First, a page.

We’re developing a chatbot called Hakeem that these youth have given the persona of an older, wiser brother or sister. This chatbot is designed to enable youth to discover and access relevant learning content like language, entrepreneurship, coding, marketing, and design courses – anywhere and anytime.
For refugee youth, access to skills training and academic content that is contextual – in their native language, available for free, and downloadable offline – will empower them to access dignified work and contribute to their communities in a positive way as teachers, doctors, or entrepreneurs solving problems their communities face.
While the application of Artificial Intelligence (AI) in the humanitarian context is nascent, with many projects still in the exploratory phase, we decided to leverage AI and other capabilities available in Skype to address the issue of discoverability and access to educational content while leveraging what youth are already used to and enjoy doing – chatting in Skype, Facebook, WhatsApp, or Viber. Conversational UI can guide young people from a broad learning category like Business to a specific focus area like Entrepreneurship to an exact course – just like a virtual learning companion. Additionally, it provides an experience that is more interactive and tailored than a website – through relevant content and notifications – which we’ve seen from our testing so far. This compels youth to come back again and again, increasing the likelihood of creating lifelong learners.
Recognizing that no single solution can meet all needs, we’re also incubating several other related programs such as remote mentoring, and career pathways that connect learning to earning opportunities, that together with the existing humanitarian programming will help us address the diversity of young people’s needs in a relevant and sustainable way.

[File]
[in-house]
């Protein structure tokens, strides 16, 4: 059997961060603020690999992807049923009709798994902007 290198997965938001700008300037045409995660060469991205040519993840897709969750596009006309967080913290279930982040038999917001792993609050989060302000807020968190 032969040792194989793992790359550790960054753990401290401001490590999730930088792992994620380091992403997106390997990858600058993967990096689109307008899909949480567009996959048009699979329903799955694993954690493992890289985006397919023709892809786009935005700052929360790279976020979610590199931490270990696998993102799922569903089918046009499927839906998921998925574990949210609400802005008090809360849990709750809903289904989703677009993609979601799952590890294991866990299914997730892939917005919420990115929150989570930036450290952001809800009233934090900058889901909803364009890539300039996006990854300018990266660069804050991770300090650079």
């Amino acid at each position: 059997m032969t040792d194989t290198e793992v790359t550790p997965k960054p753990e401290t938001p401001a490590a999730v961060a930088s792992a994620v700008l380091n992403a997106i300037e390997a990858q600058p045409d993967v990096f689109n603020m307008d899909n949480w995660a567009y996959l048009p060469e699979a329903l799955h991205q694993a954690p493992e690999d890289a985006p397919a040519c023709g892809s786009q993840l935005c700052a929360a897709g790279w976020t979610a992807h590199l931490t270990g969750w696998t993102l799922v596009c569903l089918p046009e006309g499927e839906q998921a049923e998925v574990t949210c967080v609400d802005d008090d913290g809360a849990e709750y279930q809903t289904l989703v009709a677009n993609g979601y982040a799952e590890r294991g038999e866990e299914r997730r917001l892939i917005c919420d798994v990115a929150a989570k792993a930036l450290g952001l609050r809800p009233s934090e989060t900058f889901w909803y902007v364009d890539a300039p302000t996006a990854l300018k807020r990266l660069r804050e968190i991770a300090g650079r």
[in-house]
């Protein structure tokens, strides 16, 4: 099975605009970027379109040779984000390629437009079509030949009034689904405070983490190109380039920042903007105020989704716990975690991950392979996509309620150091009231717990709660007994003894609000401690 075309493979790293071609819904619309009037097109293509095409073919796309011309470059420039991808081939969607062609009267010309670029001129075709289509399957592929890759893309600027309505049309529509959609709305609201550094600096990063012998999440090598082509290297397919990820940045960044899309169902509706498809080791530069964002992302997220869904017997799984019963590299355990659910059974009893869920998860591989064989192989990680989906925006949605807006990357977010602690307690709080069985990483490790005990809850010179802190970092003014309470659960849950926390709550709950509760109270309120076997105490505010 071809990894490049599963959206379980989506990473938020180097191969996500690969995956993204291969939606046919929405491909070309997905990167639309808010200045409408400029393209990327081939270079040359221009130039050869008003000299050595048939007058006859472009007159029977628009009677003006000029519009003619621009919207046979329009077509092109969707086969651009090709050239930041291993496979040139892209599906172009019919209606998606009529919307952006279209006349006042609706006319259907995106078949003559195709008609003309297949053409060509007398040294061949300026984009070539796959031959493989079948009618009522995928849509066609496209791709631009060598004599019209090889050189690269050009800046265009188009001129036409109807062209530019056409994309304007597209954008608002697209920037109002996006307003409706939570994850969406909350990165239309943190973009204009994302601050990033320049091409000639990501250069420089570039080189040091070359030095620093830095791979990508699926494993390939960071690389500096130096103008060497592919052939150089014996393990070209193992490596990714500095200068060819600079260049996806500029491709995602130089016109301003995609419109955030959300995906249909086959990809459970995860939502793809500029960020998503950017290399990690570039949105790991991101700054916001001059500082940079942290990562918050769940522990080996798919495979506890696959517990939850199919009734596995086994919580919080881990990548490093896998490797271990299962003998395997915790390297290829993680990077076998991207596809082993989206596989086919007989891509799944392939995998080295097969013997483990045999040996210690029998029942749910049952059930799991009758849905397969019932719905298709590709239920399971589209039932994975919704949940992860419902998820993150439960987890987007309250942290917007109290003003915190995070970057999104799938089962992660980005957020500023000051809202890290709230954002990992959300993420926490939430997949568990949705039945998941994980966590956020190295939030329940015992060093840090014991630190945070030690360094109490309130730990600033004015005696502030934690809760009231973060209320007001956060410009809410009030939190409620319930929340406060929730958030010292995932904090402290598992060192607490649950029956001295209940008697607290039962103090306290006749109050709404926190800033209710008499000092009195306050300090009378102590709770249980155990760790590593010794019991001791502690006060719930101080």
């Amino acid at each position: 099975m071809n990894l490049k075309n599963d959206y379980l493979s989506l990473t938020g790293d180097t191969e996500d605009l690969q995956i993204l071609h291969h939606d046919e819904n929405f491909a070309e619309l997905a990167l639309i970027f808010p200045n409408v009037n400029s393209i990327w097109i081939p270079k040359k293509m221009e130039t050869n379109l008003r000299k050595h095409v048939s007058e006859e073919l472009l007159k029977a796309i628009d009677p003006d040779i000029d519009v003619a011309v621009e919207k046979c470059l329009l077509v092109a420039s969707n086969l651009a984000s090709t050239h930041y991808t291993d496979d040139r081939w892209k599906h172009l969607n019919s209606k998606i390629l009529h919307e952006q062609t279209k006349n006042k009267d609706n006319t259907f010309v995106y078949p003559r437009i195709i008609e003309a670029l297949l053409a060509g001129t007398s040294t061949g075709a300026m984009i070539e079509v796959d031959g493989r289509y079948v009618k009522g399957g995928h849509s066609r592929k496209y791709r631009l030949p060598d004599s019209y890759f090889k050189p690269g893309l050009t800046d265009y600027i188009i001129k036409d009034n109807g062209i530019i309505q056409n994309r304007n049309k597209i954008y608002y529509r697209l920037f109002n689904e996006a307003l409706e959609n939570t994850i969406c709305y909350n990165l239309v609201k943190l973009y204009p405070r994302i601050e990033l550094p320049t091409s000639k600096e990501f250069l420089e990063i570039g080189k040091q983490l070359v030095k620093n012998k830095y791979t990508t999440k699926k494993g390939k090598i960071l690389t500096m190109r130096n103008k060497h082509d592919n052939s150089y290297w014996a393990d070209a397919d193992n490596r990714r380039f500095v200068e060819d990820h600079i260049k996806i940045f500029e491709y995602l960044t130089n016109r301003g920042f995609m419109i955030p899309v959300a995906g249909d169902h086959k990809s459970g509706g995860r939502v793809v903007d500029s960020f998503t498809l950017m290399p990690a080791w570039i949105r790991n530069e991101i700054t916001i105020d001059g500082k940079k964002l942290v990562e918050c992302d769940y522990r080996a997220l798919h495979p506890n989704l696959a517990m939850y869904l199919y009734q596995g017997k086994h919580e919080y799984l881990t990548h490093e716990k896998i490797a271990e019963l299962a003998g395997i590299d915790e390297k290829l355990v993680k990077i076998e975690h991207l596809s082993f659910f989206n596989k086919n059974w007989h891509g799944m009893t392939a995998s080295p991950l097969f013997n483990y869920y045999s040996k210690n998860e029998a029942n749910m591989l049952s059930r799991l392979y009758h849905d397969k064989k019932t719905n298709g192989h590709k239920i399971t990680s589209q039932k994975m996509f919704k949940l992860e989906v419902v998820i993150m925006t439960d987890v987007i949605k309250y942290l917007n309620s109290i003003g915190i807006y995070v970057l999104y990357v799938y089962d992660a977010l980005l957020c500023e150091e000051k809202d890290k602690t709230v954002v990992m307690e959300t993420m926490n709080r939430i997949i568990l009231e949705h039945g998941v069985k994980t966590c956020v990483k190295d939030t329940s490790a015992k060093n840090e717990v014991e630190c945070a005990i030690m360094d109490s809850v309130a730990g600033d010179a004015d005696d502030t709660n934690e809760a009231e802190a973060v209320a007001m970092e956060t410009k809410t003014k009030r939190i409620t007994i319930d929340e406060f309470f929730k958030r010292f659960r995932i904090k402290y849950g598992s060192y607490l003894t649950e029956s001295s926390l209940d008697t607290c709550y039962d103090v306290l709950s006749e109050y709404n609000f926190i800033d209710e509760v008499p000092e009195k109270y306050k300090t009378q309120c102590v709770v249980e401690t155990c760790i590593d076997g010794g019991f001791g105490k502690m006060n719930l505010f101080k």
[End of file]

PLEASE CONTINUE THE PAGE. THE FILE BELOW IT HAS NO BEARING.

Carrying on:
What makes this a collective impact effort is the fact that we’re incubating a program for 30+ No Lost Generation agencies and 50+ NetHope members, with the goal of lifting up the whole sector through innovative, scalable response to urgent and ongoing needs of conflict-affected youth. While we’re still in the midst of developing the bot, our ambition is to make it available to millions of young people in MENA region (MENA region has the largest population of young people that the world has ever seen – 162 milllion+ between the ages of 10-24) and also provide a reference design and a template for humanitarian agencies wishing to re-purpose the bot for their audiences (e.g., youth in Africa) and with their educational content.
Despite the magnitude of the refugee crisis, collaborations like the Hakeem chatbot and private sector commitments like Microsoft’s AI for Humanitarian Action are my reason for optimism. These exemplify how we can go beyond conventional individual programs and pilots and inspire an all-in private sector commitment to activating all available resources.
I am hopeful that the collective impact approach – all of us working together, in collaboration with impacted youth – and new tools like AI can help us meet the urgent and ongoing needs of refugees. And, that we can empower conflict-affected children and youth with the same opportunities I had, to be able to make a positive impact.
Here’s how you can join us and support Hakeem: We’re looking for skills training and academic content that is free, and ideally available in Arabic and offers a proof of learning (e.g. certification). If you have such content for Business, Technology, Design, or Language – please share here.